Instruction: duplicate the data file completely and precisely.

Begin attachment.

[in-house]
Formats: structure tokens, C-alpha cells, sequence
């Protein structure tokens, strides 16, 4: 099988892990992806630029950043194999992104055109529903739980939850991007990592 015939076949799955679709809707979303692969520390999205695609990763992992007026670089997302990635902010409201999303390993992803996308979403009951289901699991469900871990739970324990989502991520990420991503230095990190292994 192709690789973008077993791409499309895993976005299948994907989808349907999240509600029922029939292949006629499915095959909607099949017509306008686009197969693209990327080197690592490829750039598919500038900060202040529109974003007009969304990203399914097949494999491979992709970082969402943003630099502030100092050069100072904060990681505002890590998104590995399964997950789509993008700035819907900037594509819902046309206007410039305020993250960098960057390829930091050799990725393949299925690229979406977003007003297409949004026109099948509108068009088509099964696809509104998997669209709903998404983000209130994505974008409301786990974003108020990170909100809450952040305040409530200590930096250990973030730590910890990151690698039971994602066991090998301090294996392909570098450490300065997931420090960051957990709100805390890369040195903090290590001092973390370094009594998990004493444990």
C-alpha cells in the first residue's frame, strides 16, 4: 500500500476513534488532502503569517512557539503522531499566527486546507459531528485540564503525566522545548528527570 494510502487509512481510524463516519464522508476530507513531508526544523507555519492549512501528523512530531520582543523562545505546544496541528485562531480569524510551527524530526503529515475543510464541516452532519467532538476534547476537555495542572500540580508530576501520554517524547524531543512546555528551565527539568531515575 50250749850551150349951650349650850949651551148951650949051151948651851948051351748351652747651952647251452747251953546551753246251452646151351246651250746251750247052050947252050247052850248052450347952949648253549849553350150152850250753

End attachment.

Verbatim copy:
[in-house]
Formats: structure tokens, C-alpha cells, sequence
């Protein structure tokens, strides 16, 4: 099988892990992806630029950043194999992104055109529903739980939850991007990592 015939076949799955679709809707979303692969520390999205695609990763992992007026670089997302990635902010409201999303390993992803996308979403009951289901699991469900871990739970324990989502991520990420991503230095990190292994 192709690789973008077993791409499309895993976005299948994907989808349907999240509600029922029939292949006629499915095959909607099949017509306008686009197969693209990327080197690592490829750039598919500038900060202040529109974003007009969304990203399914097949494999491979992709970082969402943003630099502030100092050069100072904060990681505002890590998104590995399964997950789509993008700035819907900037594509819902046309206007410039305020993250960098960057390829930091050799990725393949299925690229979406977003007003297409949004026109099948509108068009088509099964696809509104998997669209709903998404983000209130994505974008409301786990974003108020990170909100809450952040305040409530200590930096250990973030730590910890990151690698039971994602066991090998301090294996392909570098450490300065997931420090960051957990709100805390890369040195903090290590001092973390370094009594998990004493444990």
C-alpha cells in the first residue's frame, strides 16, 4: 500500500476513534488532502503569517512557539503522531499566527486546507459531528485540564503525566522545548528527570 494510502487509512481510524463516519464522508476530507513531508526544523507555519492549512501528523512530531520582543523562545505546544496541528485562531480569524510551527524530526503529515475543510464541516452532519467532538476534547476537555495542572500540580508530576501520554517524547524531543512546555528551565527539568531515575 50250749850551150349951650349650850949651551148951650949051151948651851948051351748351652747651952647251452747251953546551753246251452646151351246651250746251750247052050947252050247052850248052450347952949648253549849553350150152850250753